What's the design weak point of the 2016-17 Macbook Pro?

Reliability weak point of the 2016-17 Macbook Pro

  • Display

    Votes: 6 8.8%
  • Touch bar

    Votes: 17 25.0%
  • Keyboard

    Votes: 28 41.2%
  • Trackpad

    Votes: 1 1.5%
  • Ports

    Votes: 6 8.8%
  • Speakers

    Votes: 0 0.0%
  • Fan

    Votes: 2 2.9%
  • SSD

    Votes: 0 0.0%
  • CPU/GPU

    Votes: 5 7.4%
  • Other

    Votes: 3 4.4%

  • Total voters
    68

konnyaku

macrumors member
Original poster
Dec 4, 2016
43
44
Not talking about features, specs, or aesthetics. Talking about, from a reliability standpoint, what are the parts on the 2016-2017 Macbook Pro causing the most problems? Which parts will keep causing headaches as these machines continue to age?

As an owner of a computer that's had a few problems, I'll chime in with my personal thoughts after a bit of voting so as to not bias the results.
 
Last edited:

hamiltonDSi

macrumors 68000
Jul 29, 2012
1,540
247
Romania
Who chose display as a weak point? Wtf.
It wasn't me but I 'kinda' fit there.

Mine has a nasty light bleed, i'm not picky and i'm not over-exagerating, all of my old Pros had some sort of light bleed but man, on this one [2016 15"], it's nasty.
Really big, like half of the bottom part of the display, not like in a corner or something normal like that.

So in my case the display is the weak point of my computer. Everything else is perfect.
 

vjobs

macrumors regular
Nov 23, 2013
106
31
Amsterdam, Netherlands
Who chose display as a weak point? Wtf.
I did. Since the introduction of the rMBP in 2012, the gap between the display and keyboard has been very tight, often resulting in keyboard imprints (or non-removable 'craters' of dust etc.) in the screen. It also seems to be a softer material than the cMBP screen glass.

I experienced this issue on two 2014 MacBook Pro 15" screens and in a smaller form on my previous 2016 MacBook Pro 15". No, I don't squeeze it in a full backpack loaded with heavy books or so. I learnt my lesson, I now use a micro fibre Radtech cloth to cover the keyboard.
 
Last edited:

konnyaku

macrumors member
Original poster
Dec 4, 2016
43
44
Interesting to see confirmation that the keyboard is a major problem spot.

Personally I've had multiple problems. My first MBP 2016 had a few keys that were 'sticking,' making high-pitched noises after a few months of moderate use. To solve the issue Apple replaced my top case assembly. Then the new top case had dead Thunderbolt 3 ports — apparently the new top case didn't fit well with my old logic board. Apple replaced my top case again, as well as the logic board, and then guess what — the new keyboard had a repeating key (the letter 'b'), sending me back to square one. That's when Apple swapped me out for a new MBP 2017 which (knock on wood) has had no issues so far.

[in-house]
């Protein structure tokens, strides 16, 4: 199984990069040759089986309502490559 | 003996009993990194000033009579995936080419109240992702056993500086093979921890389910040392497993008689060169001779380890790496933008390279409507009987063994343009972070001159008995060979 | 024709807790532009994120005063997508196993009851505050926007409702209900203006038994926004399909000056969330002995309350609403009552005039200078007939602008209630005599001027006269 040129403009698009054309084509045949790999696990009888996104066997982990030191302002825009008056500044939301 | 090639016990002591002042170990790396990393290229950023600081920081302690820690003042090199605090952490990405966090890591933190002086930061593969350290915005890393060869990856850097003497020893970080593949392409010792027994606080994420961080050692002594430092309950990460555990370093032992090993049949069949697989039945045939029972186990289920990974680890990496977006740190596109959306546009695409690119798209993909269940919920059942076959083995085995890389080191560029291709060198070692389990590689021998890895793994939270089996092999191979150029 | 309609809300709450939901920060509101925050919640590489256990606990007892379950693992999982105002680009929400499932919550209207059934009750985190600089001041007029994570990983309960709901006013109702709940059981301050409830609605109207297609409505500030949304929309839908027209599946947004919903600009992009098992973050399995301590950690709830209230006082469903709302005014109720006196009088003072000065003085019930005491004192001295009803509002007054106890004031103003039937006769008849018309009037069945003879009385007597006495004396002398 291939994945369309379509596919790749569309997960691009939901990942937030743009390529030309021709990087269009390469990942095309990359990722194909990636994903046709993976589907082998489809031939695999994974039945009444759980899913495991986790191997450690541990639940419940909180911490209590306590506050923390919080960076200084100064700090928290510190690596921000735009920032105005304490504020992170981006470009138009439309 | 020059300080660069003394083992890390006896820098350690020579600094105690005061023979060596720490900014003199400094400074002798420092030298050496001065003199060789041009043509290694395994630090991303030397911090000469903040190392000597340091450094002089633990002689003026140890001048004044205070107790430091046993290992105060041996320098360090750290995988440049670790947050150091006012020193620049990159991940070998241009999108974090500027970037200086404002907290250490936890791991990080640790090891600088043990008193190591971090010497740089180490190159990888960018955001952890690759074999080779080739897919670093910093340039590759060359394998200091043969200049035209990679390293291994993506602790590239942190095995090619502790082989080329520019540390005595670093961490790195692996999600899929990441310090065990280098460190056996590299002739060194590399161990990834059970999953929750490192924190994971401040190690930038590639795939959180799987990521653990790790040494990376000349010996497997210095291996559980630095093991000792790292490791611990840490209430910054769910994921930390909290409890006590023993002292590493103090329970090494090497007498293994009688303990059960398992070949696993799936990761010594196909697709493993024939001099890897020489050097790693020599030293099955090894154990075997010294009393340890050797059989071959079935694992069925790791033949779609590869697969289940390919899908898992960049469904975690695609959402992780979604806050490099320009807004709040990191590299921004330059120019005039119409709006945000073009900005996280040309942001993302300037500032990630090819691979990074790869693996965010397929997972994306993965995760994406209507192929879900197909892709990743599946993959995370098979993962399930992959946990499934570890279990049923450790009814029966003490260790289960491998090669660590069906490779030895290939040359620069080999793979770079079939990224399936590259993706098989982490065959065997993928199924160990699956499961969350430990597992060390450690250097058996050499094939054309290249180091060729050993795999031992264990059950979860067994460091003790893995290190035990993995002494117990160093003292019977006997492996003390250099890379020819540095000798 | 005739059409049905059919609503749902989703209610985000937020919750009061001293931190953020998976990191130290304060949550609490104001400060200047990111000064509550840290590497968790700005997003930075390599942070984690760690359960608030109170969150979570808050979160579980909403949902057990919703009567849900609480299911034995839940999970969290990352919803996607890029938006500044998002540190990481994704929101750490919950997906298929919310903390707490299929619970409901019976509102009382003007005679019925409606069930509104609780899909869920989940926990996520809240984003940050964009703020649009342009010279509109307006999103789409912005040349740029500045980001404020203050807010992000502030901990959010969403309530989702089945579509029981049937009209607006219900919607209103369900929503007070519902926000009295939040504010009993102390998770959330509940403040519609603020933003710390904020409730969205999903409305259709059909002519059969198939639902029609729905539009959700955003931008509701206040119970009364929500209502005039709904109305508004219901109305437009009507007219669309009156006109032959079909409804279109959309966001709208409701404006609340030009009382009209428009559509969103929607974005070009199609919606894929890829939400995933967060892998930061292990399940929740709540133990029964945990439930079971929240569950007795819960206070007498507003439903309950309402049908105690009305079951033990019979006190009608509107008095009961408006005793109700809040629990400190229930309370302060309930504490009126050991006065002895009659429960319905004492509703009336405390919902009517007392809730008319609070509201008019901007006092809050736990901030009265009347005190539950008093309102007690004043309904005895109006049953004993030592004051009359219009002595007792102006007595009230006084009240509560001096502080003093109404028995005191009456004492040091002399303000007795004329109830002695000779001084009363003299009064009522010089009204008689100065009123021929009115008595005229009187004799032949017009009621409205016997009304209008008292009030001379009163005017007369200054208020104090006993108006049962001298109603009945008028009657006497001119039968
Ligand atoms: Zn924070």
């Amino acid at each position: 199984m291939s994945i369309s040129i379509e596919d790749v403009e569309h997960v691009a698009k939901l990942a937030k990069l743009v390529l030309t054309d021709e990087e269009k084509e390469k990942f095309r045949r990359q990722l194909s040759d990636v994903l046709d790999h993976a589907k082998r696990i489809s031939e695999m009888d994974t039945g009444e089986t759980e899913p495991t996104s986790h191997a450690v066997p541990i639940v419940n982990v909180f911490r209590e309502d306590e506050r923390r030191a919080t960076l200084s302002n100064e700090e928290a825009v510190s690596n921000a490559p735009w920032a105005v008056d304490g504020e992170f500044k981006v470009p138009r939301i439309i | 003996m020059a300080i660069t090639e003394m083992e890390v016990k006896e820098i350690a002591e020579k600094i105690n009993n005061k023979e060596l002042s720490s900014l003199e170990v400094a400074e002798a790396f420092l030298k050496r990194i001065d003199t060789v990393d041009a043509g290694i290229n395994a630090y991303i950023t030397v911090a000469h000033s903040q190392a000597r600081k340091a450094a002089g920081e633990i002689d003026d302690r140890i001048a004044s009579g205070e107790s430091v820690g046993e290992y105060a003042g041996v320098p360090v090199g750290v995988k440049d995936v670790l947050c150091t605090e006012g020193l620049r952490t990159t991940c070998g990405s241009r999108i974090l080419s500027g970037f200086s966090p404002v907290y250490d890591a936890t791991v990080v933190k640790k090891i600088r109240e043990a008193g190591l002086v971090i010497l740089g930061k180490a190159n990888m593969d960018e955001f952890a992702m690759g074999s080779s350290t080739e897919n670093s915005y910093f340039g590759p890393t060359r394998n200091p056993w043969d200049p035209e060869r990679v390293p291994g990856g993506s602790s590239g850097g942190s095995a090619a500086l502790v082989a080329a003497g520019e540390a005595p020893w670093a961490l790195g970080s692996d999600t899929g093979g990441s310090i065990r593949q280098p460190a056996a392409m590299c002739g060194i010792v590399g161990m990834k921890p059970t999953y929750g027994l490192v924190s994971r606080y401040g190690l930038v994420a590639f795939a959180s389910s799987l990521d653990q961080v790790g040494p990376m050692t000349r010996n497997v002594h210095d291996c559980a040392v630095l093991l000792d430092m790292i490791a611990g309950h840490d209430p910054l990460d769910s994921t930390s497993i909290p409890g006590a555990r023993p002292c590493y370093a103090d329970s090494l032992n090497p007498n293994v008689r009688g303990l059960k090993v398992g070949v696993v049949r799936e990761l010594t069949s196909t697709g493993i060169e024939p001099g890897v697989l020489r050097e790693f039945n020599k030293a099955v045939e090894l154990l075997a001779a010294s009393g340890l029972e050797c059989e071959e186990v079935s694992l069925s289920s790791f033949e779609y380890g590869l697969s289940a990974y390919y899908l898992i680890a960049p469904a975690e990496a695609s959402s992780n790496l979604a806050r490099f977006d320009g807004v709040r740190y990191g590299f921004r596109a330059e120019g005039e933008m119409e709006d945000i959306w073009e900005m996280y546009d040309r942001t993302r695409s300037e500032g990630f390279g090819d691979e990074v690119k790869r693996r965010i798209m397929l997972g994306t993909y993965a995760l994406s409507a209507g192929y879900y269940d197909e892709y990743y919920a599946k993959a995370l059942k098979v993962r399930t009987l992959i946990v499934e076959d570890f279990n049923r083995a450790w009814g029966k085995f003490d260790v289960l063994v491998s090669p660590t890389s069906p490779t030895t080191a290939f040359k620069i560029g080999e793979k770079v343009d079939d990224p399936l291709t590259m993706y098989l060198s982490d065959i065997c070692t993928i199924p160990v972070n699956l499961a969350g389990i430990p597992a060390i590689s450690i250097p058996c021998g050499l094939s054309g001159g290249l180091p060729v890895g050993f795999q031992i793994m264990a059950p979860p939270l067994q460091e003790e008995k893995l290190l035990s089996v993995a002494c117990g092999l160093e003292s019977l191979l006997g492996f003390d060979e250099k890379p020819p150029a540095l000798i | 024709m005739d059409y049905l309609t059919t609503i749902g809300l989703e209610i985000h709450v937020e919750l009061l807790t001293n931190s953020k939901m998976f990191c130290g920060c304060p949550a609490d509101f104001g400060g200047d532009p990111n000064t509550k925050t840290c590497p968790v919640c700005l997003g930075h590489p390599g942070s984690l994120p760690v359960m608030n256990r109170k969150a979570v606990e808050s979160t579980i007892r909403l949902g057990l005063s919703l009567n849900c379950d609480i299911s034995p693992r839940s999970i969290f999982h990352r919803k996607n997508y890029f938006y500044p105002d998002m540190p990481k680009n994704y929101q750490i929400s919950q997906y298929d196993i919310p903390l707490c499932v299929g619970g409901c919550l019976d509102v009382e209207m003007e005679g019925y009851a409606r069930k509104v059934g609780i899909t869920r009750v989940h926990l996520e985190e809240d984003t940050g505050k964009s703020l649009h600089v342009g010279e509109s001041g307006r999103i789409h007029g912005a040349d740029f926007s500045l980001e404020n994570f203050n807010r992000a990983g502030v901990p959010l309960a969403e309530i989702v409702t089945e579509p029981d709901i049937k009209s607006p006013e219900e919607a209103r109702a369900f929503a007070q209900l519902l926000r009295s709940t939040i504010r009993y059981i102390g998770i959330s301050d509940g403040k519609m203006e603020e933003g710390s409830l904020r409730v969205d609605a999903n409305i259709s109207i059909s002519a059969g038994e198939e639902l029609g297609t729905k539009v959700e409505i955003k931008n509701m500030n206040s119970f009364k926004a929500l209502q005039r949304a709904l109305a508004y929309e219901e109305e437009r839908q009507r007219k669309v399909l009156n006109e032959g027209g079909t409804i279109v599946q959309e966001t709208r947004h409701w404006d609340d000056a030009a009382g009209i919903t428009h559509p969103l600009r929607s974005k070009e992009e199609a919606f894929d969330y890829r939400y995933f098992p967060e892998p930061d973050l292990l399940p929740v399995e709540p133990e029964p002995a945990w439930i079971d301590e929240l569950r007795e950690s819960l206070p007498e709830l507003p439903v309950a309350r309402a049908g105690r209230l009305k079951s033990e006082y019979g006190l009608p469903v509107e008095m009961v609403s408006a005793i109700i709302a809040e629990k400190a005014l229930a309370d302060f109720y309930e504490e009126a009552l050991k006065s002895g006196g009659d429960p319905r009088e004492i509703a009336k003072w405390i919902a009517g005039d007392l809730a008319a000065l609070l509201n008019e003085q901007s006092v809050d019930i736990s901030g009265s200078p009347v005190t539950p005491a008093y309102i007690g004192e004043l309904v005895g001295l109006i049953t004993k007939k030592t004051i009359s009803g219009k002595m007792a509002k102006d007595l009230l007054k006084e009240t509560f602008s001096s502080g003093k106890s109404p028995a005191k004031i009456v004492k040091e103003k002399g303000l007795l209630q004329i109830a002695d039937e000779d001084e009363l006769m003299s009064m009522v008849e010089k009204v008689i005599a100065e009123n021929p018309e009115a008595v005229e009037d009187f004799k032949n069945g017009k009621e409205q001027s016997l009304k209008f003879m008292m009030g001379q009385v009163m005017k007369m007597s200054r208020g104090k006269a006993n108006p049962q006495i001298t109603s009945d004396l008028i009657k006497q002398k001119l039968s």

But the keyboard definitely does not inspire confidence. The rate of failure seems high; I'm almost scared to type too much on it now.
 

New_Mac_Smell

macrumors 68000
Oct 17, 2016
1,926
1,540
Shanghai
Interesting to see confirmation that the keyboard is a major problem spot.

Personally I've had multiple problems. My first MBP 2016 had a few keys that were 'sticking,' making high-pitched noises after a few months of moderate use. To solve the issue Apple replaced my top case assembly. Then the new top case had dead Thunderbolt 3 ports — apparently the new top case didn't fit well with my old logic board. Apple replaced my top case again, as well as the logic board, and then guess what — the new keyboard had a repeating key (the letter 'b'), sending me back to square one. That's when Apple swapped me out for a new MBP 2017 which (knock on wood) has had no issues so far.

But the keyboard definitely does not inspire confidence. The rate of failure seems high; I'm almost scared to type too much on it now.
Not sure that a couple of responses on a help forum equal confirmation of a major problem...

I had a couple of issues with the keyboard when brand new, went away after cleaning/use. Popped up again a few months later, cleaned and it's okay. Taking the time to go visit Apple, wait around for replacements/repairs is honestly the last thing I would do, I always try simple remedies before spending months without a computer I need.
 
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macfrik

macrumors 6502
Mar 21, 2009
447
38
Utah
My 2016 13 inch MacBook Pro with Touch Bar has some unexplainable popping issue coming from the keyboard/hinge area. Went to the Apple Store in Singapore and they swap the whole top case, new keyboard, and logic board but I am still experiencing the popping sounds.